‘Coffin Fit’

Album Pre-Order

Who have been your greatest influences?

Graham: Tobe Hooper, Peter Cushing, Metallica, Darkthrone, Fu Manchu, Nirvana, Cannibal Corpse, KISS, Bruce Lee, Star Wars…

Nathan: Neil Peart, Dave Lombardo, Nicko McBrain, Thee Slayer Hippy, Les Binks, Simon Phillips, Paco Carena from Conflict…

What first got you into music?

Ollie: “Kill ‘em All”. First album I purchased when I was 12 and I remember fondly how gnarly it sounded when the intro to ‘Hit The Lights’ kicked in, followed by that first riff!!!

Graham: Probably my parents Queen and Paul Simon tapes and my brothers Iron Maiden records. I was also a bit doolally for every film soundtrack I heard as a kid, be it whatever. Maiden got me into somehow owning tapes by Kreator, Nuclear Assault, Slayer and Megadeth…things got heavy pretty fast.

I got inspired to actually play around the age of 12 when my cousin sold me a bass that looked identical to the one Nikki Sixx used in the ‘Dr. Feelgood’ video. That’s odd as I knew even then that Mötley Crüe were an awful band. Style over any sort of substance. Nice bass though.

Nathan: The pulsing throbbing grime of early AC/DC. That was where I got the metal bug after listening to a friend’s older sibling’s tapes. In the early 80’s it was fascinating. Hearing Slayer for the first time, before Google and Sky Tv truly felt like you were taking a step into the dark side and gambling with your soul – that excitement never fades.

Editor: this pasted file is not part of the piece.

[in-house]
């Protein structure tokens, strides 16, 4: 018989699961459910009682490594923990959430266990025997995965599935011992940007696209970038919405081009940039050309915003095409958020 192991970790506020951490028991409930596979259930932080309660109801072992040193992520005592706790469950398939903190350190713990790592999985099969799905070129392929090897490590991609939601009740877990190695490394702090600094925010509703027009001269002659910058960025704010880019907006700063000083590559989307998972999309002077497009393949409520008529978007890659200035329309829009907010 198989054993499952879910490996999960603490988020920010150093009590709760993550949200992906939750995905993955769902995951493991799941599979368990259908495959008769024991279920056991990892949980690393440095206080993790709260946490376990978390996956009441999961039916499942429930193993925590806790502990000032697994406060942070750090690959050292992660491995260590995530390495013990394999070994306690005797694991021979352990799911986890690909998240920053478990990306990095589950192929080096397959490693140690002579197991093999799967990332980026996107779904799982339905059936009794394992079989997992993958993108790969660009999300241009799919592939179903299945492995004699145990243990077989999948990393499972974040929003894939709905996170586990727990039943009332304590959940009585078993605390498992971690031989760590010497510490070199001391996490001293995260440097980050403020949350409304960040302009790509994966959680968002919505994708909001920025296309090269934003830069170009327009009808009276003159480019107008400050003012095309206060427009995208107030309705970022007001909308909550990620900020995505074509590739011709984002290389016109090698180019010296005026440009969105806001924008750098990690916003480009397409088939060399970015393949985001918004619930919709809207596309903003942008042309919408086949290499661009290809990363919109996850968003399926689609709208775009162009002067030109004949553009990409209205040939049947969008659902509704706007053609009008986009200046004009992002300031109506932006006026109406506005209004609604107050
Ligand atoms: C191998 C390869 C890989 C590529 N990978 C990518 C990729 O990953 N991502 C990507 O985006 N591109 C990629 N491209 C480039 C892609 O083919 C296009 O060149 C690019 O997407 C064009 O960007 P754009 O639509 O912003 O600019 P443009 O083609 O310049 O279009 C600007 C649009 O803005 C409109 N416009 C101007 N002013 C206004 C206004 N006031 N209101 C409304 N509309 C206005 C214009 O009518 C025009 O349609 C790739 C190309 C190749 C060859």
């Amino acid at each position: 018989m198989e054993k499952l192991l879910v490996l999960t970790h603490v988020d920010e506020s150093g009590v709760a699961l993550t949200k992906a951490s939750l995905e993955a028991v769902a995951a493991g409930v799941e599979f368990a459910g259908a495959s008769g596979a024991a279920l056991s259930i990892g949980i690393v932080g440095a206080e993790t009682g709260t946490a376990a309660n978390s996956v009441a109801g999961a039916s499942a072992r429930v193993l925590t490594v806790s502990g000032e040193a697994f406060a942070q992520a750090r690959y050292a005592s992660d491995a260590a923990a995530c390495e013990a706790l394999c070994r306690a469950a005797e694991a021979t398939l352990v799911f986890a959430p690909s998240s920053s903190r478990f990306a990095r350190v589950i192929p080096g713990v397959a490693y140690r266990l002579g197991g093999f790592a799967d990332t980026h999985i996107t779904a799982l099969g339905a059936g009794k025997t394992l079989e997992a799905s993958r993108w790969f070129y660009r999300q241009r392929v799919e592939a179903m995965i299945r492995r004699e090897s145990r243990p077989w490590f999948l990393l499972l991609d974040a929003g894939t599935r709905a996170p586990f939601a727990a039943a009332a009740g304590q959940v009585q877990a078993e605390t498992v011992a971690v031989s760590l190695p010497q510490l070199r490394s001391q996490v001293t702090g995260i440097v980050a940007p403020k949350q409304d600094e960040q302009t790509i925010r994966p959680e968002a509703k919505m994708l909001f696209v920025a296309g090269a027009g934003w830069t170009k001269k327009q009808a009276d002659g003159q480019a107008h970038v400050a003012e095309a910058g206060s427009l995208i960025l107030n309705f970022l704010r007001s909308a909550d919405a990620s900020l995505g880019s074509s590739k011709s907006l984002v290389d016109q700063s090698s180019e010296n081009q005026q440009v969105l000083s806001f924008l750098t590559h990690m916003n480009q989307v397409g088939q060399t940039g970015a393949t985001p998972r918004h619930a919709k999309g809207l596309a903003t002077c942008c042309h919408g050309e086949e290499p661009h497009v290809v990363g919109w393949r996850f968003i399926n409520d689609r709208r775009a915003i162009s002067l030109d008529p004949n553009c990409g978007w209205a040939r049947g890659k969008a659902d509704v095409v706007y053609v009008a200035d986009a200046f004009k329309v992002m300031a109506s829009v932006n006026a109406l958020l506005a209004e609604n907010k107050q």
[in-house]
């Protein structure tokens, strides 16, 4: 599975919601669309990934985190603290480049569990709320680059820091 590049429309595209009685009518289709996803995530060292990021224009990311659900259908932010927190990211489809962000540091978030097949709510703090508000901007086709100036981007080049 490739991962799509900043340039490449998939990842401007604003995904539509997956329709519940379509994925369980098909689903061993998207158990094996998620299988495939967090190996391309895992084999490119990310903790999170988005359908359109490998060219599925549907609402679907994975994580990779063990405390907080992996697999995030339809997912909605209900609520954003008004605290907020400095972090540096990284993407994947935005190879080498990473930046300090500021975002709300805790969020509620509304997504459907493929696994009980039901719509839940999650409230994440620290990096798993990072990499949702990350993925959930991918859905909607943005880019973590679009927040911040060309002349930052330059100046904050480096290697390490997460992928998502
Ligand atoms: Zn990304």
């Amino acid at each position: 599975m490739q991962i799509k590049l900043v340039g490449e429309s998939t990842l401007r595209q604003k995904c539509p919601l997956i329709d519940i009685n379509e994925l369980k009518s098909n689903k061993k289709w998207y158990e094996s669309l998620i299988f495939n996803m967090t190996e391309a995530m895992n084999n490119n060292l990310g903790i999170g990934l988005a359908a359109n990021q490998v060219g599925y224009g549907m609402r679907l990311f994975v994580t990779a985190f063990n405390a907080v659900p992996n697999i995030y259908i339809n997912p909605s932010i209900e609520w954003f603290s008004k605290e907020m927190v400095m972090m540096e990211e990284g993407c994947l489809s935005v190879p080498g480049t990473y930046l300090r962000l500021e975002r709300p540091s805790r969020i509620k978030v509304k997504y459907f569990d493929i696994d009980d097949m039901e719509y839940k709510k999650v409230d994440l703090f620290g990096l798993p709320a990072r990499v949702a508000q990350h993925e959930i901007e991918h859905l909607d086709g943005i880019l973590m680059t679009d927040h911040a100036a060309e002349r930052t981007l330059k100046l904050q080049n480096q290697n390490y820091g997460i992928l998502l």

If you could collaborate with a current band or musician who would it be?

Graham: Our producer Wayne Adams plays in a very noisy electronic two piece called Petbrick. I’d like to lay some riffs onto one of their songs.

I don’t see collabs being particularly worthwhile if the bands are of the same genre.

Nathan: Happy where I am.

If you could play any festival in the world, which would you choose and why?

Nathan: Impossible to pick just one but Hellfest, Bloodstock, Maryland Deathfest would be high in the list. Right now, we will play any festival anywhere it’s viable. Bring on 2021!

Graham: I guess Wacken or Hellfest? Something big and epic! Obscene Extreme would rule too as that’s just one massive silly party with folk dressing up as bananas and stuff.

It’s not a festival but I’d love to play at the Natural History Museum.

Ollie: For me it would be Obscene Extreme. Heard nothing but great things about it and the way it’s organised. Looks like a cool location and the crowds always seem completely into whatever band are playing.

What’s the weirdest gift you have ever received from a fan?

Graham: Someone sent me an amazing Terminator action figure from America. Not weird as much as just really awesome! And generous.

Nathan: Space cakes or portraits.

If you had one message for your fans, what would it be?

Nathan: We love you!

Graham: Always listen to albums from start to finish.

Ollie: Keep supporting underground bands and your local scene.